As I started the second lap, I heard a voice behind me say “You’re a hard man to catch!”. It was Michael on his third lap and looking comfortable. We had a chat and it turned out he was aiming for 5min/km as well. So we ran together. It was great having the company. Kym was out there too running back and forth taking photos and shouting encouragement. Once we began my third lap (Michael’s fourth and final) he was feeling great so he upped his speed and disappeared into the distance, but I managed to keep my pace consistent. In the middle section of my last lap, fatigue caught up with me and I slowed down considerably, but recovered at the end. In hindsight, it was more mental than anything and I should have kept my speed up. Oh well. Next time.
The final 100m was the best. A small but vocal crowd cheering you on as you cross the line. Another Murray Man done. And done well. I’d taken a whole hour off last year’s time. Bloody marvellous.
Although I finished where I expected – well down the back end as always – I had some significant wins this year. Which made this the best long course race I’ve done in years. And Murray Man is a wonderful race full stop, for all reasons – the course, the people, the region, etc.
For the first time ever, my hydration and nutrition went to plan. No cramps – not one. And never felt hungry or light-headed. Peed wonderful glorious clear pee. Got off the bike and ran with fresh-ish legs. Perpetuem, Endurolytes, Nuun and gels did their jobs. Long course triathlon is as much about nutrition as it is about training, and when you get it right for the first time after years of failure, the feeling is indescribable.
Photo by Kym Hentschel
However, I do want to end my reliance on gels in the run leg – they don’t always go down well, taste awful and if anything, it’s one less thing I need to buy. Given how good Perpetuem is on the bike and after watching Michael’s consistent and uninterrupted run with his Fuel Belt, I have now procured one and am testing how the Perpetuem sits in my belly while running. Unfortunately, I can’t get away from using Endurolytes, but they’re easy to carry.
My other great win was on the bike. I am a terrible cyclist, mostly because I don’t do enough cycling. Although my split time wasn’t great compared to most of the competitors, it was a huge improvement on my previous long course results. I spent much my training period specifically working on bike fitness – not so much to go faster, but to ride easier and to get off the bike fresher. Saturdays were spent at Yarra Boulevard in Burnley with long brick sessions, Sunday tri club rides were done at tempo where possible. But what helped most was the wind trainer. Like many I used to abhor it, lasting no more than 20min, even if I had a programme. Then I invested in Troy Jacobson’s Spinervals. I got the Endurance Builder 5-Pack. And they are bloody marvellous – intense, focussed, really hard. I really look forward to wind trainer sessions now. I don’t have a TV in my garage, so I ripped the DVDs to MP3 and listen to them on my phone. It’s like having Coach Troy standing next to you yelling instructions in your ear.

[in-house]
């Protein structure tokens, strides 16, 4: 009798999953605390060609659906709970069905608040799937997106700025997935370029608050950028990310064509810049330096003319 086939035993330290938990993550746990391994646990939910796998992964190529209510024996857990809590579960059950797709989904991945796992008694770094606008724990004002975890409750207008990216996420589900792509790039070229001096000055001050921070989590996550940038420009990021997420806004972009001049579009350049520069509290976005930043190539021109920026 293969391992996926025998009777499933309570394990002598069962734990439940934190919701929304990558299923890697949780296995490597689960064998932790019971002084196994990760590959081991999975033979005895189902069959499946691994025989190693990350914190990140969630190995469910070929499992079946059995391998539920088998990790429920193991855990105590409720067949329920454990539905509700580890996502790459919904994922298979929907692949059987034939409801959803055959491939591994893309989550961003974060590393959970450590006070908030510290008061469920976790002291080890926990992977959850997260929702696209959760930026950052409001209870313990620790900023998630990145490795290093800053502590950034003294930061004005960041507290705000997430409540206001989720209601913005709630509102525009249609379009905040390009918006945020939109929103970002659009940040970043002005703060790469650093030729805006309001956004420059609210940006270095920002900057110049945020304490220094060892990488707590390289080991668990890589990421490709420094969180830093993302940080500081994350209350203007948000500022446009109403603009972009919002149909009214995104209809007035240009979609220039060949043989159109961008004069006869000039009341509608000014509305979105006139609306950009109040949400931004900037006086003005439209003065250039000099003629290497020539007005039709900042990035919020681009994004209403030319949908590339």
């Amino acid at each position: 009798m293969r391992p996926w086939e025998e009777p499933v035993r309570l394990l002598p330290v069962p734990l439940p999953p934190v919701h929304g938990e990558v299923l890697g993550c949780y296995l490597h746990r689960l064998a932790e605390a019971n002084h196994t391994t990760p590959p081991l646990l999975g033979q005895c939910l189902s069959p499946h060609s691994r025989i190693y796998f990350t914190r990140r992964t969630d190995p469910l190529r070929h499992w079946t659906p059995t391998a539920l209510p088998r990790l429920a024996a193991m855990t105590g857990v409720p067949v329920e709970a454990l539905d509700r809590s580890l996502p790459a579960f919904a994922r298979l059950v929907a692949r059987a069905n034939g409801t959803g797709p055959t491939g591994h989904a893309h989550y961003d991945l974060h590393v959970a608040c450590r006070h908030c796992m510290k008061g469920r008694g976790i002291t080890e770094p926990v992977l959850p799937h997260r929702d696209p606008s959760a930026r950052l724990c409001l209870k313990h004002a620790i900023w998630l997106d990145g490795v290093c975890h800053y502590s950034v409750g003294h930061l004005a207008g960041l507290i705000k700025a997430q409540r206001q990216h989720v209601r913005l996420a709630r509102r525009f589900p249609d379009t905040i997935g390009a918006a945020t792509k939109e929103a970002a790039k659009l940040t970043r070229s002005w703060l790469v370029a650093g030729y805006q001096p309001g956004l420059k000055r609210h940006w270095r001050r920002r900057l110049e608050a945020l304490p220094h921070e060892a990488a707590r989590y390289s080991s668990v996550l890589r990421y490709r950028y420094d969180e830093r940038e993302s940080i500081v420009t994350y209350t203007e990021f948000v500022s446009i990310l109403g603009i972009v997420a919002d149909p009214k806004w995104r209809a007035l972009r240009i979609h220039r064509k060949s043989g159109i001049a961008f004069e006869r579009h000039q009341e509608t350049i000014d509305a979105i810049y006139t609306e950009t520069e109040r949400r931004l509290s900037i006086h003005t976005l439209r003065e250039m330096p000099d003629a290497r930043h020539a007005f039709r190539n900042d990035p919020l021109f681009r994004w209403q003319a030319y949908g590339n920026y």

The unexpected reboot of my watch is still a mystery but I’m not surprised. I use a Timex Ironman Run Trainer 2.0. I have to admit, it’s a pretty frustrating watch to use. It has all the great features and programmability of Timex Ironman watches, but the GPS connectivity is poor and very temperamental. Internet reviews report the same issues as I have experienced. If it continues, I may have to abandon Timex and move to Garmin or Suunto.
Photo by Kym Hentschel
My Road-X 233s did their job well but they are not made for triathlon. They are a more minimal shoe and I love them for road running, but after several hours on the bike, with the associated fatigue, they felt quite harsh underfoot. Inov-8 don’t make a triathlon-specific shoe, and I would love for them to do so – their road and trail shoes are really that good. A month later I did an impromptu long-course race and used my Terraflys on that occasion. Although they have the same midsole as the Road-X 233, they are more forgiving and feel wonderful even after sitting on the bike for hours, and I think will be my shoes of choice going forward. I know I should consider brands which make triathlon-specific running shoes (Newton, etc), but I love Inov-8 so much, I can’t give them up!
And finally there’s nothing like taking a massive chunk off your previous time – a WHOLE HOUR in my case. Admittedly, it was half the temperature this year – but I’m pretty sure that wasn’t the only reason. Hard work, careful planning and attention to detail really paid off.
Plans for 2014
As I expect to join my wife who works in the South Pacific for the first quarter of the year, I won’t be doing much triathlon in this period. Instead I’ll be building up my trail-running and open-water swimming credentials. I have signed up for my first ultramarathon – the North Face 100 in the Blue Mountains in May, which I am very excited about. I’ll be pulling out the bike again once we’re settled back in Melbourne, hopefully doing one more Murray Man in November. I will work hard on my cycling and hopefully I will have a TT bike by then. If possible, I’d love to try and crack the elusive sub-90 minute half marathon, maybe the GCCC Half Mara in Geelong or RunMelbourne. After many years of long course racing, I’m finally hoping to do my first full iron-distance race in 2015.
What are your goals for 2014?